Progress is addictive, and when you lose that high, cycling quickly becomes far less fun.  The FORM Method is designed to teach you a new way of cycling, a dynamic form of the sport that is tuned specifically for the rhythm of a race or a group ride. With this all encompassing version, you can rely on more than just brut force to create progression.  Now new concepts are entered into the performance arena like application, technique, timing, strategy, and style. With all of these tools and strategies, resource, or execution of these assets allows you to perform higher, and often-times with less energy.


The Resource Over Force CPQ is designed to focus your attention on the execution of total sport of cycling — not the simple power meter contest that a lot of people get obsessed with. 


This CPQ combines proactivity creating a strategy and efficiency executing it with your tools. It’s your reminder to be resourceful on the roads, on the trails, and in the peloton. Most of the other riders on your rides or races probably expect to do what everyone else does and hope they have it in the end. Instead, the Resource Over Force CPQ reminds you to look at your skills and abilities and use those tools to proactively and resourcefully be your best for a given course or event. 


If you bring this CPQ into your cycling, the sport becomes more fun as you skillfully execute a strategic use of your strengths while exercising absolute resourcefulness. 



"I am driven to do more with less."

"My focus is to deliver precise power over maximum power."

"I execute proper timing instead of forcing speed."




8. Personal Progress is My Priority


This excuse is such a cop-out. Think of all of your riding buddies, the ones who live and breathe cycling. I’m sure a lot of them put in as much effort on the bike as they do at their desks at the office … Maybe more in some cases!


Just because you aren’t getting paid to do something doesn’t make it less worthy of your time, effort, and devotion. 


What separates the best athletes from the rest is their devotion to their personal progression, not the support they have doing it or the level of rewards they get from it.  This hunger for progression feeds them as cyclists, and a lot of times, this same mentality translates into the rest of their lives — yes, even their day jobs.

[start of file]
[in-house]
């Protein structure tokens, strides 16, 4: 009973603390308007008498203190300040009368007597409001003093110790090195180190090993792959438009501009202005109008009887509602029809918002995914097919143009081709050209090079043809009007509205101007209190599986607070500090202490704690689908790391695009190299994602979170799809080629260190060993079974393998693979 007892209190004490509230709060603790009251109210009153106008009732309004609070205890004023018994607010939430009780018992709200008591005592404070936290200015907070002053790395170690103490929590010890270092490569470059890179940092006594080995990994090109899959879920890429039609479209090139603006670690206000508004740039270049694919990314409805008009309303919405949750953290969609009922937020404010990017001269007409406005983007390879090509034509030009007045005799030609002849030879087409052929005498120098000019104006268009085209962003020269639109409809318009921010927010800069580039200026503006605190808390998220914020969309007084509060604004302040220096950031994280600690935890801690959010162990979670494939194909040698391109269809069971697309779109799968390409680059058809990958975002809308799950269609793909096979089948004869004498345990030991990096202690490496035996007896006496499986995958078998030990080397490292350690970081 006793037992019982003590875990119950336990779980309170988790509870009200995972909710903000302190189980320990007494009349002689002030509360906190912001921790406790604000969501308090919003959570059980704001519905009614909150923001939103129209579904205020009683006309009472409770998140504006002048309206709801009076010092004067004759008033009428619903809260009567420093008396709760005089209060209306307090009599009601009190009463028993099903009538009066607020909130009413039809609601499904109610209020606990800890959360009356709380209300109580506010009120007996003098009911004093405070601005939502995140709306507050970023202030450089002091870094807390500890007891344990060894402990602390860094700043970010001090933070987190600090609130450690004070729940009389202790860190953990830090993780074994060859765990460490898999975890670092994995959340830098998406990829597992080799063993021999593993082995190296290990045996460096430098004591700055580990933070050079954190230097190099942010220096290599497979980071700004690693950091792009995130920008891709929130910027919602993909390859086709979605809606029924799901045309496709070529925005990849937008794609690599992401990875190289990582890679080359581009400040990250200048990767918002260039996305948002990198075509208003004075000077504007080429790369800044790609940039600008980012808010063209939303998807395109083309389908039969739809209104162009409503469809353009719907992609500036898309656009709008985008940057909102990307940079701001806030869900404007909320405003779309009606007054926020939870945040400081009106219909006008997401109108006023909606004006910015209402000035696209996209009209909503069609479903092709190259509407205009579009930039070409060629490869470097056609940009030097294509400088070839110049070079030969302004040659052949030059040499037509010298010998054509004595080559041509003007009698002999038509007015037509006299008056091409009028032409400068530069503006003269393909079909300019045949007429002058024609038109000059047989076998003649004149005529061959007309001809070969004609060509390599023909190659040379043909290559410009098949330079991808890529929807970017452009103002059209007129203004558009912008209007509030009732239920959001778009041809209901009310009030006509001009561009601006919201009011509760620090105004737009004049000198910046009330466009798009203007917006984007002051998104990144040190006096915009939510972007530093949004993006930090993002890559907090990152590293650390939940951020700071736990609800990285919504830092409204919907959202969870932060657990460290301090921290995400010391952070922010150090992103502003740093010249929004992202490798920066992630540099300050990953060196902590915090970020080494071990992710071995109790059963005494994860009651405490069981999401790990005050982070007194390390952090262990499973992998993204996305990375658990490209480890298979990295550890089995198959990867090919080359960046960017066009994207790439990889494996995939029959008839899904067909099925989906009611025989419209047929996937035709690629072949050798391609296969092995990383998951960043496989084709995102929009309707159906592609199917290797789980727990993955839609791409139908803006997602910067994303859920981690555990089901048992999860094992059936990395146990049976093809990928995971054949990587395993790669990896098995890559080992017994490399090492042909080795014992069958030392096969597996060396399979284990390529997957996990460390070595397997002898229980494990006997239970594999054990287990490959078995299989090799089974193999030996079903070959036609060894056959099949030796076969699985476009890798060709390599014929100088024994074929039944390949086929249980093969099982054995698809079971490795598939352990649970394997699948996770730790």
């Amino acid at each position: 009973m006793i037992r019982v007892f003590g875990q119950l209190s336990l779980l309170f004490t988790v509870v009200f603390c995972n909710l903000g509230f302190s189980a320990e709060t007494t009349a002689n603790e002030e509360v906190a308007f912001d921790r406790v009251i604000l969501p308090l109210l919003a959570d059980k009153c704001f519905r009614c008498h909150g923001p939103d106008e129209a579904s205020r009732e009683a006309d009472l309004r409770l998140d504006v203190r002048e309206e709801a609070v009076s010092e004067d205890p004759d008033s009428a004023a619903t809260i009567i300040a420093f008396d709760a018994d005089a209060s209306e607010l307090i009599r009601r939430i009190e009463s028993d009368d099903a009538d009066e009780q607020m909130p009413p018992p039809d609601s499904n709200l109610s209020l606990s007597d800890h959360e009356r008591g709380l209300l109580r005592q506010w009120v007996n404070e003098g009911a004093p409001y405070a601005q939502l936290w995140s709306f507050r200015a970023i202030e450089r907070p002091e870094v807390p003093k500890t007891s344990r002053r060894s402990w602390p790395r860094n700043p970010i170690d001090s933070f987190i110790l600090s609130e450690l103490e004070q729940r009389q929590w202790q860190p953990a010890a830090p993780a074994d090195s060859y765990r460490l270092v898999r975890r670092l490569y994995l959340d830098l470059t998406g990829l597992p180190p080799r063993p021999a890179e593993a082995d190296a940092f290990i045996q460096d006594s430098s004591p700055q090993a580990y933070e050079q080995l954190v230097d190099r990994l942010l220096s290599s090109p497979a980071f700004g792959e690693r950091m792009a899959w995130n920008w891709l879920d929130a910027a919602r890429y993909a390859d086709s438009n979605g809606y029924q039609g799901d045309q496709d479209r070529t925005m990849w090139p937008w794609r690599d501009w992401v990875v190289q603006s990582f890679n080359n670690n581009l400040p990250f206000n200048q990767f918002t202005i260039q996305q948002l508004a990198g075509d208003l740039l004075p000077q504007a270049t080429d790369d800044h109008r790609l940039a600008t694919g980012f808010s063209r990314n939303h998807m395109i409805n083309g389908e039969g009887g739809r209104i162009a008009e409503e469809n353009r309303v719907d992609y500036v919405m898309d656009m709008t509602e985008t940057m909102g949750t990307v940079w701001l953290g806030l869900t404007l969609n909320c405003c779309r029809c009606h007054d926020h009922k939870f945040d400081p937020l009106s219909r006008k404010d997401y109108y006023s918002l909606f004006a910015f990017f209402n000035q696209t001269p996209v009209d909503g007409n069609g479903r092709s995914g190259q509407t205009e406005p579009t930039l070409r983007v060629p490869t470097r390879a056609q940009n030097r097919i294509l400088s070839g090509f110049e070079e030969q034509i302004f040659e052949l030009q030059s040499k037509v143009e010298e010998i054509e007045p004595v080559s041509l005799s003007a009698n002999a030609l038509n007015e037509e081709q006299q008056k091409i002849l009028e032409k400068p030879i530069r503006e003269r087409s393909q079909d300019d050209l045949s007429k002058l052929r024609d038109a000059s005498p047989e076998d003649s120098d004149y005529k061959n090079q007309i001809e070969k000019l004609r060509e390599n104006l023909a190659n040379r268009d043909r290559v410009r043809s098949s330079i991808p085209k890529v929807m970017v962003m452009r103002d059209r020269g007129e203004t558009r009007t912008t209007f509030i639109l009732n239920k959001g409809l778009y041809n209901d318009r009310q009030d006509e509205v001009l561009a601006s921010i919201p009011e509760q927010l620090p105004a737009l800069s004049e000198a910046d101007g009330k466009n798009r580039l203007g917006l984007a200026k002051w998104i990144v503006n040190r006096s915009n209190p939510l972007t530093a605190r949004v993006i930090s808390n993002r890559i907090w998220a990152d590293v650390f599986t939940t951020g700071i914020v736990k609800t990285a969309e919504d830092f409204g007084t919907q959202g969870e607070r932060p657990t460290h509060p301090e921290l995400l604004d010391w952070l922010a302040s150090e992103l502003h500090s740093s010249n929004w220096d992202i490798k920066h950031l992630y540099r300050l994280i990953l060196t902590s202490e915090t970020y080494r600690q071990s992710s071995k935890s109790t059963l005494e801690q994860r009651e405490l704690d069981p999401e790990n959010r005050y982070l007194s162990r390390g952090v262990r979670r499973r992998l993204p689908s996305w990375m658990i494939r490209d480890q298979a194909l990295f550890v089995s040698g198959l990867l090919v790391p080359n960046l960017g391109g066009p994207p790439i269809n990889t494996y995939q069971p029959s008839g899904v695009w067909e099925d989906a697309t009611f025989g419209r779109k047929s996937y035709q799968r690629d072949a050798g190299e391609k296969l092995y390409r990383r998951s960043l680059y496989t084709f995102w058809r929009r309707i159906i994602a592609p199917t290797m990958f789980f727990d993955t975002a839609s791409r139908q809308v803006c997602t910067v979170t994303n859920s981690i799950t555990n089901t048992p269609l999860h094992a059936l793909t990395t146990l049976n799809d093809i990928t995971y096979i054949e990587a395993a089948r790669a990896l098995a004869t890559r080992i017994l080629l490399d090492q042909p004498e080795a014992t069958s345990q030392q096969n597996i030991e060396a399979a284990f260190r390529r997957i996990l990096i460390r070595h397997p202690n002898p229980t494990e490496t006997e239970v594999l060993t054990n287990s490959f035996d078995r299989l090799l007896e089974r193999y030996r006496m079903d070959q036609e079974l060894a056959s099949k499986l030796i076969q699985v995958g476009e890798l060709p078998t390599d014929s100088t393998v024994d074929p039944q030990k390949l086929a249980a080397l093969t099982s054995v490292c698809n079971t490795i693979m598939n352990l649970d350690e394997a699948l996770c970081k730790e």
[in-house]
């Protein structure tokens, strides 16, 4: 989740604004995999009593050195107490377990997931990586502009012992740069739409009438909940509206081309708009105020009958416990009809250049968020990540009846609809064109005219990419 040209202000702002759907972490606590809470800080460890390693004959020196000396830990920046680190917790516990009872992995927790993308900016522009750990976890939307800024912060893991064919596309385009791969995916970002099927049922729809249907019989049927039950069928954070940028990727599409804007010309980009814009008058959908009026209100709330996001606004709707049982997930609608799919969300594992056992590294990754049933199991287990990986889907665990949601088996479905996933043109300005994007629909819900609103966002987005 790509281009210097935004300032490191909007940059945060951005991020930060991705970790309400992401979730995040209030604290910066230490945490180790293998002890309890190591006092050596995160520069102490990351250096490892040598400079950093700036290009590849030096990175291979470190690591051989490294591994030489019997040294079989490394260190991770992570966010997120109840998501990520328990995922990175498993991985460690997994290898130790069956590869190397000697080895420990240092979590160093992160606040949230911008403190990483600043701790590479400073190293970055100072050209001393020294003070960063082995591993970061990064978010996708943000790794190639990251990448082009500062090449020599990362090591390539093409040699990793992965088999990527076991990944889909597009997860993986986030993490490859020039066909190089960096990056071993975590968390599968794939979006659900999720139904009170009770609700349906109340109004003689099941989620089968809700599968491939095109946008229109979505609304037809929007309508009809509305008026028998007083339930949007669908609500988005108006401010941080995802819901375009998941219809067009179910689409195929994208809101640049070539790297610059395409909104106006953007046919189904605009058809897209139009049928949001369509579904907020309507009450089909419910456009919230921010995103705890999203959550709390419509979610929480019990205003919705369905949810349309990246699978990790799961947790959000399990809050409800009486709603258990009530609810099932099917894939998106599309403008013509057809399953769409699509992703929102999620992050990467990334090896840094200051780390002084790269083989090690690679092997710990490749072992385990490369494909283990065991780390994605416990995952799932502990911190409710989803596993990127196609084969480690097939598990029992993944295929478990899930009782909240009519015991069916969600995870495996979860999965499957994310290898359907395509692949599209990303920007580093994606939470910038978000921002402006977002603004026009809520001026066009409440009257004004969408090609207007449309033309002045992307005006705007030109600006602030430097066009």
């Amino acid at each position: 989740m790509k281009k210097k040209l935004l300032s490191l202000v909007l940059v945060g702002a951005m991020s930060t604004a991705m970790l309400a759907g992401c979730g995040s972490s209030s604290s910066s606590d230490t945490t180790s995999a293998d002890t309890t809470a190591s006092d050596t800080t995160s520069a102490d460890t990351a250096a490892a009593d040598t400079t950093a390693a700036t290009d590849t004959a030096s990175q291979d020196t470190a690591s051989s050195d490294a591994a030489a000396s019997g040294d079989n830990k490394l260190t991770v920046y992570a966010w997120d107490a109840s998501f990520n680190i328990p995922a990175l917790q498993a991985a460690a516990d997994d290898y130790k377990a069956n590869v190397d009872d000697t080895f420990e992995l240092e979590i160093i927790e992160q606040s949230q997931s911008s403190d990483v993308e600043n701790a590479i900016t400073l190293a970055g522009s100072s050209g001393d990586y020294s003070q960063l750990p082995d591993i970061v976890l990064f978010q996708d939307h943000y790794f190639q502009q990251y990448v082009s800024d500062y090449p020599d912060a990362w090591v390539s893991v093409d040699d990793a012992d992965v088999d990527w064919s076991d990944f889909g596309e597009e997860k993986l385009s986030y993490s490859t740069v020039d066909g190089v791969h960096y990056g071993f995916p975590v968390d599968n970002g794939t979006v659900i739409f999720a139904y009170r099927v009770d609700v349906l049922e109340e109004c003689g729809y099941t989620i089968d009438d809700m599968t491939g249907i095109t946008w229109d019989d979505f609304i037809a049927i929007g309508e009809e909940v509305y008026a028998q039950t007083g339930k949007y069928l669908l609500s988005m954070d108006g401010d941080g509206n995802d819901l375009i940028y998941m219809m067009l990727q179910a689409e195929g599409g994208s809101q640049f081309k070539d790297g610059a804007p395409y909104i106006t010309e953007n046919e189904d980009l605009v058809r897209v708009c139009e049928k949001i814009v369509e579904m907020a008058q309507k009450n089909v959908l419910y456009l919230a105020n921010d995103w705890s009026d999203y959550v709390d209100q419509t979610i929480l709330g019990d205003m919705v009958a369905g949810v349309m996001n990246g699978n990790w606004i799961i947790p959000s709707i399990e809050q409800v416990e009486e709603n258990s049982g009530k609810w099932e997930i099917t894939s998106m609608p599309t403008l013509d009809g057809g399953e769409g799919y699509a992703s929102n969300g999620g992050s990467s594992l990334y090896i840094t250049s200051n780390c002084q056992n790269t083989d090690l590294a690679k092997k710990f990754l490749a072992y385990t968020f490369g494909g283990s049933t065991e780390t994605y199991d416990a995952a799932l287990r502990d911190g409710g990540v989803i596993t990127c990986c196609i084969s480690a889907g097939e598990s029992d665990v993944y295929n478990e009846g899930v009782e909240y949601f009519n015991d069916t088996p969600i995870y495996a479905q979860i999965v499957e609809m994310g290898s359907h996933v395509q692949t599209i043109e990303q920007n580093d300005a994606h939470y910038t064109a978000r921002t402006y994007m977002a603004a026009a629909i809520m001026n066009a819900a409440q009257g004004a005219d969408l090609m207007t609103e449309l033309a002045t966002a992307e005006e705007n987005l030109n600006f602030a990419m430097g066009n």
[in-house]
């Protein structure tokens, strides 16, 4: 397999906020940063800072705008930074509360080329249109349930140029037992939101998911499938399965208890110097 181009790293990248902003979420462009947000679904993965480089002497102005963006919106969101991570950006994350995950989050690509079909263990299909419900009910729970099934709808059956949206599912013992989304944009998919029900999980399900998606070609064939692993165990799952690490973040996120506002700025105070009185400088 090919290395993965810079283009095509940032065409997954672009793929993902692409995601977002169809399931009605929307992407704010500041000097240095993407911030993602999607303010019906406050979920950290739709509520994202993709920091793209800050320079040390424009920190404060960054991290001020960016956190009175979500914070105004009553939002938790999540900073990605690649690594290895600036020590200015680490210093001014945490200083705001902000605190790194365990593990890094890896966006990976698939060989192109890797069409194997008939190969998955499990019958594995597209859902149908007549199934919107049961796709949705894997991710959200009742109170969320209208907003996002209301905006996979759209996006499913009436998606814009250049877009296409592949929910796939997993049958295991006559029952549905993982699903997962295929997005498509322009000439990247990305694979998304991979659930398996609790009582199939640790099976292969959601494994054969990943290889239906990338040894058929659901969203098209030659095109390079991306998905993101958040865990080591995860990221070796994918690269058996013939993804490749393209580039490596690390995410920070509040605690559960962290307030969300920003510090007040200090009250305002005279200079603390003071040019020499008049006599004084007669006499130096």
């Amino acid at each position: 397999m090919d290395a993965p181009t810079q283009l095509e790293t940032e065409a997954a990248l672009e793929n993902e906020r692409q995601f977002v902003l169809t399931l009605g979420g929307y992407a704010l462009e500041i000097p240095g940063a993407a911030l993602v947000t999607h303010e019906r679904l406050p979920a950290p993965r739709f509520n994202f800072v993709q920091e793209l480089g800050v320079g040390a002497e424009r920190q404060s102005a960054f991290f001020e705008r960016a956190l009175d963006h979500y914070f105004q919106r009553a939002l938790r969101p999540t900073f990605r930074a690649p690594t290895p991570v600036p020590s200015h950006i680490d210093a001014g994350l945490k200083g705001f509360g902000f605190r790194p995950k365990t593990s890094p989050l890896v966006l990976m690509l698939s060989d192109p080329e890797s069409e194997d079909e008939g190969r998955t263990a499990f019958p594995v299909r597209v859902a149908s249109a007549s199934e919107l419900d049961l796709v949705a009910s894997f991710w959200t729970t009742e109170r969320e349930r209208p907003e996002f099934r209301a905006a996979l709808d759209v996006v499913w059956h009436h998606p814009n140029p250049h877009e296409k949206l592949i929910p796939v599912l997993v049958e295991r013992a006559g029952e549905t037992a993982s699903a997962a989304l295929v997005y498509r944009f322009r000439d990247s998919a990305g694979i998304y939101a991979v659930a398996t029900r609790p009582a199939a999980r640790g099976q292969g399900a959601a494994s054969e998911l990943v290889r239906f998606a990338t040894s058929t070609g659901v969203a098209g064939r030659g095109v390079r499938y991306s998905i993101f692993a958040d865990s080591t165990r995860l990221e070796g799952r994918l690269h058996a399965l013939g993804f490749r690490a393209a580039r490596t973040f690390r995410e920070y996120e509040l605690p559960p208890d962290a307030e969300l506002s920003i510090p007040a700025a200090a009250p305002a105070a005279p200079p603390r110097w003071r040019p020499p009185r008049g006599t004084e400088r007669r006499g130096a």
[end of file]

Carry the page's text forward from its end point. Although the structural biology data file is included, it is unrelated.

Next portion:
I want you to challenge yourself to truly buy into the state of constant personal progression that comes with following the FORM Method. Make improvement a habit — own it, and go into your life with that commitment. 


Be prepared to challenge yourself with this CPQ, though. Understand that you’ll have failures and setbacks in this state of Prioritizing Personal Progress. That’s the nature of what we are doing. You’re not repeating something you’ve done before. If you have broken a physical barrier last year, it’s time to level up this year. This puts you in a scary zone of the unknown. Make a habit of going to that uncomfortable place by embracing the uncertainty and fear. In other words, get comfortable with being uncomfortable.


This CPQ helps you cope with the increasing challenge presented by bettering your best. Constant improvement is fulfilling, and I find it motivates most cyclists. But as you get better, it becomes harder and harder to get better. When you get to that point you have to check yourself and return to the “Personal Progress is my Priority” CPQ. You pushed yourself to this point and got to this level — that is amazing. Now what?


Make progression your habit. It’s what you do. Wake up motivated because every day is an opportunity to better yourself. Use this CPQ to give yourself clarity of focus. You are here to improve and progress. That is a privilege. You’re doing it for yourself, not for other people, not to prove anything. Doing it because it’s part of your daily, process-driven habit. As you evolve process gets harder and harder and that is okay.


Eventually, this becomes a routine process that is driven by the opportunity of constant progression, and you won’t have that opportunity if you don’t embrace the risk of failure.



"I am process-driven instead of results-focused."